The left-leaning, self-proclaimed "fact checker" PolitiFact ignored the most basic economic law, the law of supply and demand, in claiming that cap-and-trade legislation, which is designed to limit energy consumption and increase the price of energy from non-renewable sources, could actually result in “an average lower cost for consumers.” Even the supporters of such legislation, such as President Obama, have admitted that such legislation increases energy costs to consumers. In a January 17, 2008, interview with the San Francisco Chronicle, Obama said that “electricity rates would necessarily skyrocket” under his cap-and-trade plan to fight global warming. Similarly, a CBS analyst pointed out that a Treasury Department analysis estimated the cost of the Obama administration’s cap-and-trade plan at $1,761 per year for the average American household.
The steady stream of outright falsehoods coming from PolitiFact, and its blatant double standards and hypocrisy, are chronicled at a blog called PolitiFact Bias. Additional commentary on the bias of the head of PolitiFact in Virginia can be found here. A rebuttal to false claims made in defense of PolitiFact Virginia can be found here.
In a similar vein, Investor's Business Daily and other publications have chronicled how widely-cited self-proclaimed fact checkers like the Washington Post’s Glenn Kessler have gotten "their own facts wrong" when writing about things like plant closings and foreign policy.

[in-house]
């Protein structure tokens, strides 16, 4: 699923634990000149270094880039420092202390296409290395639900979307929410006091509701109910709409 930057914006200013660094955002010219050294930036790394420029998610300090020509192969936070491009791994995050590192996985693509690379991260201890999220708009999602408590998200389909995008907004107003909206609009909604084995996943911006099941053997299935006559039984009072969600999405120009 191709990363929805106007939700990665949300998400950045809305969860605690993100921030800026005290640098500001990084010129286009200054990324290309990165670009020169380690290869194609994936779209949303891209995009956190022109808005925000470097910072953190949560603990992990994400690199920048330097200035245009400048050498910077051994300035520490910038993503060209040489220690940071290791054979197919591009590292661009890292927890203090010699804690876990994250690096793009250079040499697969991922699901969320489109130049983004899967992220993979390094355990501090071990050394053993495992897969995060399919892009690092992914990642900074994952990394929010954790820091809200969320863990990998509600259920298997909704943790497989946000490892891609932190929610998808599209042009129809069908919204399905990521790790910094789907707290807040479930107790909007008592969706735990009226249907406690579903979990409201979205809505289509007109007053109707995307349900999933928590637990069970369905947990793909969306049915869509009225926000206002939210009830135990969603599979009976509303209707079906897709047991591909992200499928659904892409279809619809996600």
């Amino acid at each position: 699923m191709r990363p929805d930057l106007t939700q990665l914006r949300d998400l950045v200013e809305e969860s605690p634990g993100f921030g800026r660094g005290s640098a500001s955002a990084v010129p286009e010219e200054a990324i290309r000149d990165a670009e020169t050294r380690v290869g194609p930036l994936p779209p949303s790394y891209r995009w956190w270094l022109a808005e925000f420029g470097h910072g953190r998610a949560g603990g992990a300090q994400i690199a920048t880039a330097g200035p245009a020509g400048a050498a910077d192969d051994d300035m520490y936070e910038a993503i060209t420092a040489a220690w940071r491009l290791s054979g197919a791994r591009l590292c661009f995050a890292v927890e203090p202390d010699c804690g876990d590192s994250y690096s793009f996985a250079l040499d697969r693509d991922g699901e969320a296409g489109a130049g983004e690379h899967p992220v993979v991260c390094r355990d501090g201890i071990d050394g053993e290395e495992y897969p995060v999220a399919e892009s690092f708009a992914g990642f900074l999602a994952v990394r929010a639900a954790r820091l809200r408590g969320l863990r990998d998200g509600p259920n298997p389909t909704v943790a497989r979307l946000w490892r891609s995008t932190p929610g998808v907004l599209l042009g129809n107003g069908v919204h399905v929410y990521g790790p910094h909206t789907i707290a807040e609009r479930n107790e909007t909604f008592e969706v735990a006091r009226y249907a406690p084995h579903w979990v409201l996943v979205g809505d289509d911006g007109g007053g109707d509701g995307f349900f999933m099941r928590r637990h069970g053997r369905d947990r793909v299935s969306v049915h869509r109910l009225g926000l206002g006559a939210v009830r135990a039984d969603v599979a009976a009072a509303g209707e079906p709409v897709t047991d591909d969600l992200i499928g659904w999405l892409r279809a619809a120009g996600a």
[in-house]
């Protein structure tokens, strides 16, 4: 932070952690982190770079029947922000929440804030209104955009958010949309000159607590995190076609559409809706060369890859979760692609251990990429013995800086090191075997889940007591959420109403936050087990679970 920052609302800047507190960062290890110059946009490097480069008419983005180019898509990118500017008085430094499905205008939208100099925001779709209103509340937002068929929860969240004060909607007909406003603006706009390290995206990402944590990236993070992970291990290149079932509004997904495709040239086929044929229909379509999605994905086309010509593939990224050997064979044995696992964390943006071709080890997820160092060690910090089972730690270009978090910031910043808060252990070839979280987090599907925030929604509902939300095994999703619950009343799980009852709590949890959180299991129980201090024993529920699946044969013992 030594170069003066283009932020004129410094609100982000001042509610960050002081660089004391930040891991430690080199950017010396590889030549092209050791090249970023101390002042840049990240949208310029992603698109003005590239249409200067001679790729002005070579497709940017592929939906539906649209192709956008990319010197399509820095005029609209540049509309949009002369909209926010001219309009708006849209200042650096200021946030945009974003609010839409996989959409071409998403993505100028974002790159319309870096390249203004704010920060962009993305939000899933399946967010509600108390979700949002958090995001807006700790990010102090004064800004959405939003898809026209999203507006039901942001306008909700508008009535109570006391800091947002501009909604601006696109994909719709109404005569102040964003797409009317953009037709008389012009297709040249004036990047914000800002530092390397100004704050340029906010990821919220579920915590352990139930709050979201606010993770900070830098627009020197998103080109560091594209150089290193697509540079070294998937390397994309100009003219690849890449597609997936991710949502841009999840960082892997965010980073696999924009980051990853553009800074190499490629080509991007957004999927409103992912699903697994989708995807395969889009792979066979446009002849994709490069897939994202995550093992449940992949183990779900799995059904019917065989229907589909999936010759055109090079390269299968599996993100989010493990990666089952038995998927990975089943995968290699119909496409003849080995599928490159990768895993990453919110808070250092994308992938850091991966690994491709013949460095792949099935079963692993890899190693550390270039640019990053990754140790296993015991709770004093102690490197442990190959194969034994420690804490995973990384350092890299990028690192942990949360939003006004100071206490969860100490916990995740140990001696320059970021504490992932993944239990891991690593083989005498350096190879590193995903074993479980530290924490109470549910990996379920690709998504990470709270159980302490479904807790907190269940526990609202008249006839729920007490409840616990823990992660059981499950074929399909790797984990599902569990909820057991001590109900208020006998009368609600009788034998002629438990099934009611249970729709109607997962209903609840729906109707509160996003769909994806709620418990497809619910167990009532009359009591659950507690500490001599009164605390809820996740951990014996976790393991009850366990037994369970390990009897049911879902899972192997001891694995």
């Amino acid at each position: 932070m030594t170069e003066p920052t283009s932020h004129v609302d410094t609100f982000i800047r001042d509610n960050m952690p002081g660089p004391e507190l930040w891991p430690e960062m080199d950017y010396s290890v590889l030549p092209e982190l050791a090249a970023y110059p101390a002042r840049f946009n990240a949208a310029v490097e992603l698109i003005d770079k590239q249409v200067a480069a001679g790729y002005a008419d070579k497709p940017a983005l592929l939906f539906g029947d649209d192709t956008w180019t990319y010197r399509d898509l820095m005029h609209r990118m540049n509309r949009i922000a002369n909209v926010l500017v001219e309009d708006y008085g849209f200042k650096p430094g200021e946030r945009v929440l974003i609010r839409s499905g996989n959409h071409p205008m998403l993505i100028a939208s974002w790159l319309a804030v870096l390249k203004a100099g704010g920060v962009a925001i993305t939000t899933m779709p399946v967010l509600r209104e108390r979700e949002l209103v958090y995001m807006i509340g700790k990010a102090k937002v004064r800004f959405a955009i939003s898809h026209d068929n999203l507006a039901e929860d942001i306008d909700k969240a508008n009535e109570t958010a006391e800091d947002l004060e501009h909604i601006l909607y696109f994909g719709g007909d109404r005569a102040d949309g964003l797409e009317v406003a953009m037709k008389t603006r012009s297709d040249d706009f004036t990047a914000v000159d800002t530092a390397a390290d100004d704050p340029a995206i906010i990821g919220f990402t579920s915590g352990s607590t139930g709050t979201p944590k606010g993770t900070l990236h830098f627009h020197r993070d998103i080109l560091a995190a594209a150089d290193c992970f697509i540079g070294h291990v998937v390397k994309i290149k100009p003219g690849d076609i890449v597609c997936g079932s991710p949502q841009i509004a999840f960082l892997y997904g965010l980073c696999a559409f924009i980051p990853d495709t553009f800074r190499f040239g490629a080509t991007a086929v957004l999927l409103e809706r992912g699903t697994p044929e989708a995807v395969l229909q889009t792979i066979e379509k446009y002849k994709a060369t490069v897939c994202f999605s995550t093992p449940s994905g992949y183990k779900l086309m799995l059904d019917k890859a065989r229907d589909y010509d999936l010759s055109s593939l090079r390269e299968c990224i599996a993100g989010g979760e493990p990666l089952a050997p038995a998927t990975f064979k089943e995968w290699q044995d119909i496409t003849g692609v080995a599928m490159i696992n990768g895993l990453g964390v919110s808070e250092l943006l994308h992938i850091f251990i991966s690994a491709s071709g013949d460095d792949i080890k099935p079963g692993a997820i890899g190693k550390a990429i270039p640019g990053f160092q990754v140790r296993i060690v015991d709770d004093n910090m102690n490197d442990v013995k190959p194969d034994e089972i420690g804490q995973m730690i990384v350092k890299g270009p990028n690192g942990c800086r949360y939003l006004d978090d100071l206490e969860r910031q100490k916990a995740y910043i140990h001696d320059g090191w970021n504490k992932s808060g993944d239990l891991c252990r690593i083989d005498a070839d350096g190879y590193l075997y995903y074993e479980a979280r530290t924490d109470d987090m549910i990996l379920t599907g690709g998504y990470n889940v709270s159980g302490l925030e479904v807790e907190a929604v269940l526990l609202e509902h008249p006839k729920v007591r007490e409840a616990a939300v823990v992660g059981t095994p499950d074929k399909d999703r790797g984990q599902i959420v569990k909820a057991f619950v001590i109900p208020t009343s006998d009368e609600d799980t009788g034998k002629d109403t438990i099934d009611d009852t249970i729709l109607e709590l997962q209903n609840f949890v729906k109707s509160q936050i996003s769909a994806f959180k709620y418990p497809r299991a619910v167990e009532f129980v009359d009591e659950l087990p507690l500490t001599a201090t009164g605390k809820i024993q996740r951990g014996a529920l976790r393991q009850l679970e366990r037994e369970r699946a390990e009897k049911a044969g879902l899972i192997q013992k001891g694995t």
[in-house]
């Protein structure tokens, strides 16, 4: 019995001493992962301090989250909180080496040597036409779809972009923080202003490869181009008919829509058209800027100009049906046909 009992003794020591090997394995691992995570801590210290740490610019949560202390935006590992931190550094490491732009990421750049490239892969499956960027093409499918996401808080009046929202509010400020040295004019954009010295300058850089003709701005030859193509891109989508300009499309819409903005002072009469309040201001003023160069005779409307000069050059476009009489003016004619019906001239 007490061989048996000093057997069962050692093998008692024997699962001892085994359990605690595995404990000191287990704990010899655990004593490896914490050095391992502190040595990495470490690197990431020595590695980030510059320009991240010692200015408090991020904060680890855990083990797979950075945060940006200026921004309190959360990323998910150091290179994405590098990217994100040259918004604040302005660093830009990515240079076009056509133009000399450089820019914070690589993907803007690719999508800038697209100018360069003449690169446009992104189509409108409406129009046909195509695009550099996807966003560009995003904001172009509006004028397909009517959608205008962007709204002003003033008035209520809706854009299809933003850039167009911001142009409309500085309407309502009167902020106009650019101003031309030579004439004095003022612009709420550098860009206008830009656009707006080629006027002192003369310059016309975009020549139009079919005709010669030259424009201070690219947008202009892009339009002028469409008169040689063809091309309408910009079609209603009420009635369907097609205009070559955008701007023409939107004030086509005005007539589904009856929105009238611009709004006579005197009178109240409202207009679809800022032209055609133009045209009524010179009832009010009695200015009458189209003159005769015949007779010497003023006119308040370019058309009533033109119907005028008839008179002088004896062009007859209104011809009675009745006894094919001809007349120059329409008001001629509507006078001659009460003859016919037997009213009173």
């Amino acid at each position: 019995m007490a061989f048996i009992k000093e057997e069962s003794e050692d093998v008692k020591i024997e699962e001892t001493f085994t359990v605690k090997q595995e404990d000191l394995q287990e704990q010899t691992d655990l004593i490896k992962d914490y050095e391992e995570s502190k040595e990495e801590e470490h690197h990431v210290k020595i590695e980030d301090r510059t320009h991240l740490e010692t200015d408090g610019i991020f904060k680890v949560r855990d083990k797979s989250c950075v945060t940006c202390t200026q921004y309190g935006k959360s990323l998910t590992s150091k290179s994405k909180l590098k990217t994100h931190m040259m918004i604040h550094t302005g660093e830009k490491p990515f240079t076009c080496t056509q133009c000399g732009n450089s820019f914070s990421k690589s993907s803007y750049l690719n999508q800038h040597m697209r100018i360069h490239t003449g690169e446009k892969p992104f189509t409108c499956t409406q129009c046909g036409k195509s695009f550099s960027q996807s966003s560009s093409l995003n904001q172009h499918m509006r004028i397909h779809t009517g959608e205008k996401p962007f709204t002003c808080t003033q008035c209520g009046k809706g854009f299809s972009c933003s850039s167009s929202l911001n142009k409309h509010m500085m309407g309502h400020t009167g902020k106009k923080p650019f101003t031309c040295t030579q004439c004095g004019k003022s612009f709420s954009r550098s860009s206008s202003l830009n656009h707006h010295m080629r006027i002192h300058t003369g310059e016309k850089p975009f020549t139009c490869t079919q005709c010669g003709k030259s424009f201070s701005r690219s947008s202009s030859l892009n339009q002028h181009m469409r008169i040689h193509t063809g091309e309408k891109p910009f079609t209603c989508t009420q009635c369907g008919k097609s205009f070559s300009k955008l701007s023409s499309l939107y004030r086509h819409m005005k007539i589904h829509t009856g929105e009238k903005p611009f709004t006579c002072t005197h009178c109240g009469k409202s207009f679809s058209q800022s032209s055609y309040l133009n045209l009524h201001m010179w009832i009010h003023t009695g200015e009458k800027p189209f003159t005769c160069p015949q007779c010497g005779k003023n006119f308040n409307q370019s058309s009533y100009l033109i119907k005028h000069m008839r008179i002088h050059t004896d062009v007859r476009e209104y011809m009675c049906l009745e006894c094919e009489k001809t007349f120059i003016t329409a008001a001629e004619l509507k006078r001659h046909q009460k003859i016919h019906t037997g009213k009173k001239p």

Left-leaning media fact-checkers routinely assign "pants-on-fire" and "Pinocchio" ratings for factual statements that are true, because the fact-checker thinks that the fact has been presented "out of context" or in a one-sided (e.g., conservative) manner. For example, Kessler gave a committee "two Pinocchios" for stating what even Kessler admitted was a true fact -- that the president has not visited Israel -- not because the committee made any false claims (as Kessler's rating would suggest) but because he considered the way the committee made this true claim to be one-sided. Similarly, PolitiFact said it was "misleading" and dishonest for a conservative politician to make the true factual observation that Obama "refuses to recognize Jerusalem" as Israel's capital, even though that fact is concededly true, because the politician did not provide additional context that PolitiFact wanted: namely, that Obama is not the first president to take this position. (Note: CEI does not take any position on such foreign policy issues. Nor do I.)
Hot Air provides provides examples of plainly true statements that PolitiFact somehow managed to deem false by distorting what the speaker said, in an ideologically-hostile way.
These slanted, baseless "Pinocchio" and "Pants on Fire" ratings by self-proclaimed "fact checkers" are then parroted without thinking by other left-leaning journalists to declare that a claim they dislike is a "lie" or has been "debunked," even when the claim is a conclusion that is in fact grounded in actual facts, and is a conclusion shared by various experts as well as their own colleagues at the very same paper. In doing so, these left-leaning journalists studiously ignore any contrary evidence as well as opinions by moderate or conservative scholars that conflict with their spin.